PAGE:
Most Security Problems Are People Related

software security concerns
Software Security Concerns
  • Theft
  • Modification
  • Deletion
  • Misplacement
data security concerns
Data Security Concerns
  • Vector for attack
  • Modification
  • Disclosure
  • Deletion

“If you have a $50 head, buy a $50 helmet”

network security concerns
Network Security Concerns
  • Basis for Attack
  • Publicity
  • Theft of Service
  • Theft of Information

Network is only as strong as its weakest link

Problems multiply with number of nodes

motivations to violate security
Motivations to Violate Security
  • Greed
  • Ego
  • Curiosity
  • Revenge
  • Competition
  • Political/Idiological
people and computer crime
People and Computer Crime
  • Most damage not due to attacks“Oops!”“What was that?”
  • No clear profile of computer criminal
  • Law and ethics may be unclear

“Attempting to apply established law in the fast developing world of the Internet is somewhat like trying to board a moving bus” (Second Circuit, US Court of Appeals, 1997)

theory of technology law
Theory of Technology Law
  • Jurisdiction:
    • subject matter – power to hear a type of case
    • Personal – power to enforce a judgment on a defendant
  • Between states: Federal subject matter
  • Within state: State/local subject matter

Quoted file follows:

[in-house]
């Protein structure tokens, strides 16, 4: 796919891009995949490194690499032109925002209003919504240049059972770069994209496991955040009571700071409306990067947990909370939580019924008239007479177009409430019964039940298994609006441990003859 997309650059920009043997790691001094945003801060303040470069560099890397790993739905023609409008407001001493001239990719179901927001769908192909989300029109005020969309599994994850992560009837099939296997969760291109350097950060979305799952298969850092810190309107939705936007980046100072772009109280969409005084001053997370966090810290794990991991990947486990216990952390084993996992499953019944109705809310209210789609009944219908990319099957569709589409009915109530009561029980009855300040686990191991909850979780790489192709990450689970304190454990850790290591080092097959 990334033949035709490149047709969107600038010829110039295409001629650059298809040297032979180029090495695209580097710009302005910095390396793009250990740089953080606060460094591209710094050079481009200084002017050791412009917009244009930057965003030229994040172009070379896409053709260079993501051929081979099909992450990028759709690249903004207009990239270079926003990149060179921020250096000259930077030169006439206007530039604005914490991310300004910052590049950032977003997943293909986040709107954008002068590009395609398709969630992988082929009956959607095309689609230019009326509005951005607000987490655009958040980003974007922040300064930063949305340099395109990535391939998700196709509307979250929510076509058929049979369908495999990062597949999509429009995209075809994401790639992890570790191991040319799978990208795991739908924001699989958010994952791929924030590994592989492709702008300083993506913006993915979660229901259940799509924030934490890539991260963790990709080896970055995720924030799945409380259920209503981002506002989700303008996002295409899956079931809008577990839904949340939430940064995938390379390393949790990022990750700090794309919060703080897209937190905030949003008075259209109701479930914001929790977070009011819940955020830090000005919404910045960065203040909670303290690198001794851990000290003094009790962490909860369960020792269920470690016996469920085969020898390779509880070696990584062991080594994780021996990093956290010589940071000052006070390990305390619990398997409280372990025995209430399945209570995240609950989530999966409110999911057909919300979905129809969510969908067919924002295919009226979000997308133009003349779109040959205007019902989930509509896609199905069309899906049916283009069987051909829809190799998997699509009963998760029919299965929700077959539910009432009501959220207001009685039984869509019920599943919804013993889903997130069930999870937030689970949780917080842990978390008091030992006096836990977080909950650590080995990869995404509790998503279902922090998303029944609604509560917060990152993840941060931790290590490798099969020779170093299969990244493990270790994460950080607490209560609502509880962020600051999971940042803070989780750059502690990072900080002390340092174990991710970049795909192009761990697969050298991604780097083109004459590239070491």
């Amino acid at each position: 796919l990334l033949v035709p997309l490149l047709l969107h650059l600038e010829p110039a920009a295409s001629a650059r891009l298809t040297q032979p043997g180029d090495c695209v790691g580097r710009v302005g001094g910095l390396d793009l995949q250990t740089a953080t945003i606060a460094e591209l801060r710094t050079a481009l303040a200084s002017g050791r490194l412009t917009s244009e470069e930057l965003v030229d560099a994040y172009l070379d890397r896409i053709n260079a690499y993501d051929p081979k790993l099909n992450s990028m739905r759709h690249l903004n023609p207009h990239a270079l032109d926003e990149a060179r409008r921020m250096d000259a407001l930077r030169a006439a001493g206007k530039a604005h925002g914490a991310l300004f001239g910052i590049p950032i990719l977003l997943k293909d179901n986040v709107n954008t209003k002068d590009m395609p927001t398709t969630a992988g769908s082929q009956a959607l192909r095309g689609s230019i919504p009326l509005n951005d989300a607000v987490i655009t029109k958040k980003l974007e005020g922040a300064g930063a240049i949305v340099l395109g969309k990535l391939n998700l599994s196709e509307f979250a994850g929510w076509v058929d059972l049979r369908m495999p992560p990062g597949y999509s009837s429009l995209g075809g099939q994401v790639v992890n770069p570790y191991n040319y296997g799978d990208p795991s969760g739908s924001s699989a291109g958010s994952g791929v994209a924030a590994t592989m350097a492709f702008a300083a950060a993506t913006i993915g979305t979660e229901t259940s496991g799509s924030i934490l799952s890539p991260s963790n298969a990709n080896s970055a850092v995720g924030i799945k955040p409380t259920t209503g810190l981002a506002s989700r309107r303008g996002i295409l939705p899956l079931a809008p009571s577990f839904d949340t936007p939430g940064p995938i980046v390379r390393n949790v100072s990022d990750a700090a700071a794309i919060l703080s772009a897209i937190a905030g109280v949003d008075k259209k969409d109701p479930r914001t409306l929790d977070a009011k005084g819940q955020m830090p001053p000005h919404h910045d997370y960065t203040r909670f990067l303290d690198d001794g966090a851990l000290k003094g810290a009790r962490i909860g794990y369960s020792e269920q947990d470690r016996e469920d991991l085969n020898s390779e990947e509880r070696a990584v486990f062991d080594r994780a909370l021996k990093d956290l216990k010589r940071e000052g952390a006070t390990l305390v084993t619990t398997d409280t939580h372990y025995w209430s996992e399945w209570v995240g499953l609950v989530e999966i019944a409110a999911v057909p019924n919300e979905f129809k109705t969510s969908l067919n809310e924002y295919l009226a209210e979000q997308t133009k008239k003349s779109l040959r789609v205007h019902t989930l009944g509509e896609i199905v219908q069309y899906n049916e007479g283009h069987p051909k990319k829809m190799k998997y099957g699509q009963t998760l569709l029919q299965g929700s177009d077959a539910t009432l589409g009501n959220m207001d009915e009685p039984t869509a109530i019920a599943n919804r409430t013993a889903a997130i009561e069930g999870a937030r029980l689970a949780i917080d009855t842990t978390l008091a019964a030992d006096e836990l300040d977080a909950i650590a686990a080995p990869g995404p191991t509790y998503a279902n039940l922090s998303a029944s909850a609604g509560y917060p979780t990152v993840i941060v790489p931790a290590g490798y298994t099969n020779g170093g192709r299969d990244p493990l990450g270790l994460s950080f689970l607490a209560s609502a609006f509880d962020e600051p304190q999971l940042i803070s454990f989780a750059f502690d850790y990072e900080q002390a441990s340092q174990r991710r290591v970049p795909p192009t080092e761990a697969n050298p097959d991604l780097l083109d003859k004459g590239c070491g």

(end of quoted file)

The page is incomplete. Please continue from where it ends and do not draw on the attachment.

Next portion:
• Criminal or Civil
    • Privacy/obscenity covered now
    • intellectual property covered later
privacy law
Privacy Law
  • Common law:
    • Person’s name or likeness
    • Intrusion
    • Disclosure
    • False light
  • State/Local law: Most states have computer crime laws, varying content
  • International law: patchy, varying content
federal privacy statutes
Federal Privacy Statutes
  • ECPA (communication)
  • Privacy Act of 1974 (Federal collection/use)
  • Family Educational Rights & Privacy Act (school records)
  • Fair Credit Reporting Act (credit information)
  • Federal Cable Communications Privacy Act (cable subscriber info)
  • Video Privacy Act (video rental information)
  • HIPAA (health cared information)
  • Sarbanes-Oxley Act (corporate accounting)
  • Patriot Act (counter-terrorism)

Plus state law in more the 40 states, and local laws

federal obscenity statues
Federal Obscenity Statues
  • Miller tests (Miller v. California, 1973):
    • Average person applying contemporary community standards find appeals prurient interest
    • Sexual content
    • Lack of literary, artistic, political or scientific value
  • Statues:
    • Communications Decency Act (struck down)
    • Child Online Protection Act (struck down)
    • Child Pornography Protection Act (struck down – virtual child porn; live children still protected)
indian trust funds
Indian Trust Funds
  • Large, developing, case: Cobell vs. Norton
    • http://www.indiantrust.com/
  • Insecure handling of entrusted funds
  • Legal Internet disruption
  • Criminal contempt proceedings
  • Judicial overstepping
three security disciplines
Three Security Disciplines
  • Physical
    • Most common security discipline
    • Protect facilities and contents
      • Plants, labs, stores, parking areas, loading areas, warehouses, offices, equipment, machines, tools, vehicles, products, materials
  • Personnel
    • Protect employees, customers, guests
  • Information
    • The rest of this course
how has it changed
How Has It Changed?
  • Physical Events Have Cyber Consequences
  • Cyber Events Have Physical Consequences
why physical security
Why Physical Security?
  • Not all threats are “cyber threats”